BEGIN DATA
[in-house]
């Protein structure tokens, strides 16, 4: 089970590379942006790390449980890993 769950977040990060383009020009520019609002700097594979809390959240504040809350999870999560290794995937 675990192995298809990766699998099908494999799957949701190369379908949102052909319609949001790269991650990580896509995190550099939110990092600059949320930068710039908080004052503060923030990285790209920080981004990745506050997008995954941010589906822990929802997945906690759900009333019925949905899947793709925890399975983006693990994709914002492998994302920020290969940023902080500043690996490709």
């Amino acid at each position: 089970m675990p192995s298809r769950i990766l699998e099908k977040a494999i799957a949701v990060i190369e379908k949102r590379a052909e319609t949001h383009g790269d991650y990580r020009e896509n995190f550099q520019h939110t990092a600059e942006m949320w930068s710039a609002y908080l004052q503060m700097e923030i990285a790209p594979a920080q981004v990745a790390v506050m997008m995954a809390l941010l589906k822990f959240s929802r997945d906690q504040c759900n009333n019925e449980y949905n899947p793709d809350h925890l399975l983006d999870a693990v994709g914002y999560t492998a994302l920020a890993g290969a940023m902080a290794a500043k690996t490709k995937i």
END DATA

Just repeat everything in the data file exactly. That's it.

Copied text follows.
[in-house]
């Protein structure tokens, strides 16, 4: 089970590379942006790390449980890993 769950977040990060383009020009520019609002700097594979809390959240504040809350999870999560290794995937 675990192995298809990766699998099908494999799957949701190369379908949102052909319609949001790269991650990580896509995190550099939110990092600059949320930068710039908080004052503060923030990285790209920080981004990745506050997008995954941010589906822990929802997945906690759900009333019925949905899947793709925890399975983006693990994709914002492998994302920020290969940023902080500043690996490709």
């Amino acid at each position: 089970m675990p192995s298809r769950i990766l699998e099908k977040a494999i799957a949701v990060i190369e379908k949102r590379a052909e319609t949001h383009g790269d991650y990580r020009e896509n995190f550099q520019h939110t990092a600059e942006m949320w930068s710039a609002y908080l004052q503060m700097e923030i990285a790209p594979a920080q981004v990745a790390v506050m997008m995954a809390l941010l589906k822990f959240s929802r997945d906690q504040c759900n009333n019925e449980y949905n899947p793709d809350h925890l399975l983006d999870a693990v994709g914002y999560t492998a994302l920020a890993g290969a940023m902080a290794a500043k690996t490709k995937i």